However, the current state of the art does not allow a safe and efficient combination of static and dynamic enforcement of a shared set of security policies, forcing developers to reimplement and maintain the same policies and their enforcement code in both static and dynamic environments.
This thesis explores language-based access control and information flow control policies for securing client-side web applications.
Based on Guardia and Gifc, we develop a novel technique for deriving Static Application Security Testing (SAST) from an existing Runtime Application Security Protection (RASP) mechanism using a two-phase abstract interpretation approach. In our approach, the SAST component avoids duplicating the effort of specifying security policies and implement- ing their semantics. The RASP mechanism enforces security policies by instrumenting a base program to trap security-relevant operations and execute the required policy enforcement code. The first phase of the SAST mechanism computes a flow graph of the application by statically analyzing the base program without any traps. The results of this first phase are used in a second phase to detect trapped operations and abstractly execute the associated and unaltered RASP policy enforcement code. De- riving a SAST component from a RASP mechanism ensures equivalent semantics for the security policies across the static and dynamic contexts in which policies are verified during the software development life-cycle.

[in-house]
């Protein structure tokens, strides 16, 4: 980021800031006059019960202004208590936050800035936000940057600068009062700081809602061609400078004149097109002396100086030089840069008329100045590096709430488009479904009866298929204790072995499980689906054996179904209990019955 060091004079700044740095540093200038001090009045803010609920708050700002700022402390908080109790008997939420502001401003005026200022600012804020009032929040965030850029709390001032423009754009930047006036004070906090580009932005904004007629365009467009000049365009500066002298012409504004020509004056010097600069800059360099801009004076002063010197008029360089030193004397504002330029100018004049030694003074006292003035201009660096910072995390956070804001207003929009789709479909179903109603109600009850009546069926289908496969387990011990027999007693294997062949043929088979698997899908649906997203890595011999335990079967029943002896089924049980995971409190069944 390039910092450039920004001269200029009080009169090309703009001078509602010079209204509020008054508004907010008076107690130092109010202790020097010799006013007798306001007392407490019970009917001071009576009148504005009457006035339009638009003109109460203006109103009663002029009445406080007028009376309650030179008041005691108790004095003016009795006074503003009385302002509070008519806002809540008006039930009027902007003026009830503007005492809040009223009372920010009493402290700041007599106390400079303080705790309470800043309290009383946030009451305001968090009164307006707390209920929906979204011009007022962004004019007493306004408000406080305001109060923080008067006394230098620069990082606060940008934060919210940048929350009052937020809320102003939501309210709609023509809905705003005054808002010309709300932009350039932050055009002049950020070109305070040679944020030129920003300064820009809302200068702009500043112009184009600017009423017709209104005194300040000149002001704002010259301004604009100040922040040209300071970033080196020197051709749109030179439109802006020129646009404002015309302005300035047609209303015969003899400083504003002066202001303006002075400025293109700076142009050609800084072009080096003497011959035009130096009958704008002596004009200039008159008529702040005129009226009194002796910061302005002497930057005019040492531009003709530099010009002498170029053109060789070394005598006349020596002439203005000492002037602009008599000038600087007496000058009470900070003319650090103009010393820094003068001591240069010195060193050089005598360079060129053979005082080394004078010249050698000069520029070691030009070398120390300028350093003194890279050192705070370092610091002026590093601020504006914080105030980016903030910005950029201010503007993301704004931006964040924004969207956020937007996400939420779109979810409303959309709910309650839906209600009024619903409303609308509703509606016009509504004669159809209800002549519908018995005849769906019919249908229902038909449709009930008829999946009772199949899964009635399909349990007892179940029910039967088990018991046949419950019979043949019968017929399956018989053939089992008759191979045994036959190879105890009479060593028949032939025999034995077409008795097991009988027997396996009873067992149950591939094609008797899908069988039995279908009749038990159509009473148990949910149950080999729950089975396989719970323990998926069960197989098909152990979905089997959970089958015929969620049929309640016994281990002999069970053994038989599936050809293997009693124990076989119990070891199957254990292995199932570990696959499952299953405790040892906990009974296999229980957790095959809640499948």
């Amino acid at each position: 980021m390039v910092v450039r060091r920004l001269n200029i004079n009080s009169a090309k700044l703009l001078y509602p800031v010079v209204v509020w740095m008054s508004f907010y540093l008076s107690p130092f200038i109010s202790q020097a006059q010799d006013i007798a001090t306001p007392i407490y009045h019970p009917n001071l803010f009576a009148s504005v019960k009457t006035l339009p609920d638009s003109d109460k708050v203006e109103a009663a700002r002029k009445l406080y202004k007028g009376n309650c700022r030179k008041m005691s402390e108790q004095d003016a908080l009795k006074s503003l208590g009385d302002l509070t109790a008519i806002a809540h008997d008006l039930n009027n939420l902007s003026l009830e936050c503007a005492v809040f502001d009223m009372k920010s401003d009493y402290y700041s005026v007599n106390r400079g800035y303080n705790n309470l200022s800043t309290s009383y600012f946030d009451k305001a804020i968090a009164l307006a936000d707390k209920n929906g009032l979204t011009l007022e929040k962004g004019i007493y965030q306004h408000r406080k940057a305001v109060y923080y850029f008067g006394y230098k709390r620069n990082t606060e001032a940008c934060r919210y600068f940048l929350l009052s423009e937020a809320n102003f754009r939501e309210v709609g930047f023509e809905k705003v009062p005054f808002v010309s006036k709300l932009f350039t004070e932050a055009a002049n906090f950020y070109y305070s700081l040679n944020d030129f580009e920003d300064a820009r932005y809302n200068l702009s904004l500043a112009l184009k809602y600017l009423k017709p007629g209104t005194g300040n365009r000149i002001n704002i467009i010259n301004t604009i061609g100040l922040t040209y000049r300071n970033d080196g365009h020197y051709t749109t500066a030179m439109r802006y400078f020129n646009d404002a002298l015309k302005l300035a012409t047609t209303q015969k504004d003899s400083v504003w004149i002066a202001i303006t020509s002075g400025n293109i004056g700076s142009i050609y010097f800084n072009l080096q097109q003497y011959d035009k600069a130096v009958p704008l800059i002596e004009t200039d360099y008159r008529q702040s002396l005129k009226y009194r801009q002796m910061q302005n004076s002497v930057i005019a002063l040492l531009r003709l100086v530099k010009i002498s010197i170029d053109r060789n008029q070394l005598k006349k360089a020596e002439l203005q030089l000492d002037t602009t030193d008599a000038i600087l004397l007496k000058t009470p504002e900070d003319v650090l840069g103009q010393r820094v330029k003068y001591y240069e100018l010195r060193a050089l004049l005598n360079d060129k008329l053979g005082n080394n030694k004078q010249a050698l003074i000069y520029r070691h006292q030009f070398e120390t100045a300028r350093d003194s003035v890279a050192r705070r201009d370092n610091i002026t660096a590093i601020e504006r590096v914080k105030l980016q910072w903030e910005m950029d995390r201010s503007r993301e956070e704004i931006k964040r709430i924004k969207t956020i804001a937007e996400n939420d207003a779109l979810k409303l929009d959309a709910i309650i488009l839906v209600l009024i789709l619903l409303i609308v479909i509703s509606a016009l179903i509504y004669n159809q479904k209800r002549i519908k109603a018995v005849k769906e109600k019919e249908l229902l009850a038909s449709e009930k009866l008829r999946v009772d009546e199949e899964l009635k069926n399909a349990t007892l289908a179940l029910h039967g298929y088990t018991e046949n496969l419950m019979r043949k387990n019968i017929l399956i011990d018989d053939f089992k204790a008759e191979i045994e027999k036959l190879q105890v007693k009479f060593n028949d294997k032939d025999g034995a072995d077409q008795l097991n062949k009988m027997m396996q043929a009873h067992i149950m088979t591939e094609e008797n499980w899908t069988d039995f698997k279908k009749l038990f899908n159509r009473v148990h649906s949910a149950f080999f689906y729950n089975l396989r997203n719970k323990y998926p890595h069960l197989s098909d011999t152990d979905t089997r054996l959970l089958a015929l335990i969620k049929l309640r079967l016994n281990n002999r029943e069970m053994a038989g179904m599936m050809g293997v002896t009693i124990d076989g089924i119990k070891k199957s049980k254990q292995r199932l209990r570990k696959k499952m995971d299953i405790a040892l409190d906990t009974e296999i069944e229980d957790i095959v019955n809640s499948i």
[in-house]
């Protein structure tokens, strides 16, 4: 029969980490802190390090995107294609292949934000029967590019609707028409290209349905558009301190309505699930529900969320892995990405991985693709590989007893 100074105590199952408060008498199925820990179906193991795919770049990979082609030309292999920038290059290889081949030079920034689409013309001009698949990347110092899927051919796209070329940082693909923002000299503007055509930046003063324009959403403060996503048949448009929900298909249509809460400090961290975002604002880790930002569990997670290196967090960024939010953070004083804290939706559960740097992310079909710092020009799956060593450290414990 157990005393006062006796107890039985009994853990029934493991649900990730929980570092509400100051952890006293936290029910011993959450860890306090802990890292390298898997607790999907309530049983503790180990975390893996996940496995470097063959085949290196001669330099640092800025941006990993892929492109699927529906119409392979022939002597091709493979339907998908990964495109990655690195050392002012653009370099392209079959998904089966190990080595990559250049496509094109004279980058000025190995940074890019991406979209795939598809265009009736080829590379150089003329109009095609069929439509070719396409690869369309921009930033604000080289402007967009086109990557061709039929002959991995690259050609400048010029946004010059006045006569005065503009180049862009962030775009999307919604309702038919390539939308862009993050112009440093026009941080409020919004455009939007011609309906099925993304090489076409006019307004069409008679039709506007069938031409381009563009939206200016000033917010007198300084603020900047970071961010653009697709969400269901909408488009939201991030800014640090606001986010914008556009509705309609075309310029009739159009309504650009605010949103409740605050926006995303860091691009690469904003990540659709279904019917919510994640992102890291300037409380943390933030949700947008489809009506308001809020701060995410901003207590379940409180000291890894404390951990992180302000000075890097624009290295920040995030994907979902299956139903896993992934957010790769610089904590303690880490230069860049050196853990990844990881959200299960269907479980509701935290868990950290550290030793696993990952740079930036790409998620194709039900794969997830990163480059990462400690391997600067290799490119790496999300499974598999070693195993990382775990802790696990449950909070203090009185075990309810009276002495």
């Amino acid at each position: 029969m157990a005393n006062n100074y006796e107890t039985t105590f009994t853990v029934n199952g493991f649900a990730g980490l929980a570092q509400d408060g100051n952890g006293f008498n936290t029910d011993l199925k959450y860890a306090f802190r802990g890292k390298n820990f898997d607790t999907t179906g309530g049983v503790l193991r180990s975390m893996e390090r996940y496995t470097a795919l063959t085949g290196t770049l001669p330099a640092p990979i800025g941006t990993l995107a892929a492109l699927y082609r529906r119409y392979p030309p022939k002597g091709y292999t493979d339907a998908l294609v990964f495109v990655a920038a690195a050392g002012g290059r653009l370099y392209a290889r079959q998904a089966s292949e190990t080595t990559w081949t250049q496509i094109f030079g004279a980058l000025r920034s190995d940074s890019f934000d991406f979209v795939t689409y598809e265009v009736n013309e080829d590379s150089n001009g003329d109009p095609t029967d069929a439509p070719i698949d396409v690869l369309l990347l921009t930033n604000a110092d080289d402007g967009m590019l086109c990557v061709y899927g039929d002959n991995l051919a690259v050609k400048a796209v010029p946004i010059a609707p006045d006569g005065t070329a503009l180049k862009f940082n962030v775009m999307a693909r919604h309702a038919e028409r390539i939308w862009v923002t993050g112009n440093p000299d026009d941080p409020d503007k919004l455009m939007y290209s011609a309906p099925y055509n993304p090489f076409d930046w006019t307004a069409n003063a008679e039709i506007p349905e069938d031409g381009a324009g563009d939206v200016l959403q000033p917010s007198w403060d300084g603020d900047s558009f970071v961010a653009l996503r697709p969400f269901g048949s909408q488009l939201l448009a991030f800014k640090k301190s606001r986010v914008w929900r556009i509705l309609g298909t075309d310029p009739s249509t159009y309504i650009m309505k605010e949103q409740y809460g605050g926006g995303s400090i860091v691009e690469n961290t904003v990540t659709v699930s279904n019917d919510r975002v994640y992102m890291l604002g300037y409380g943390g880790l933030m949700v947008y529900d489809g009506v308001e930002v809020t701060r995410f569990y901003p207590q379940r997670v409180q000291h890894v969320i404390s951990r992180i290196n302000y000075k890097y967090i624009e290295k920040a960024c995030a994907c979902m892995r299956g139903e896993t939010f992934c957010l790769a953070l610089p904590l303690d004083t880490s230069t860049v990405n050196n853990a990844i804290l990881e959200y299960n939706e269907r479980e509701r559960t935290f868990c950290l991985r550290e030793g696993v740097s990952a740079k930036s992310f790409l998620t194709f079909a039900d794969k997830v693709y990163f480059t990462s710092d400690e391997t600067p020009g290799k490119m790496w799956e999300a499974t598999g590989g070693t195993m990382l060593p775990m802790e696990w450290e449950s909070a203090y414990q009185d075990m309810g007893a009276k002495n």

|Date of Award||21 Jun 2021|
|Supervisor||Elisa Gonzalez Boix (Promotor) & Jens Nicolay (Co-promotor)|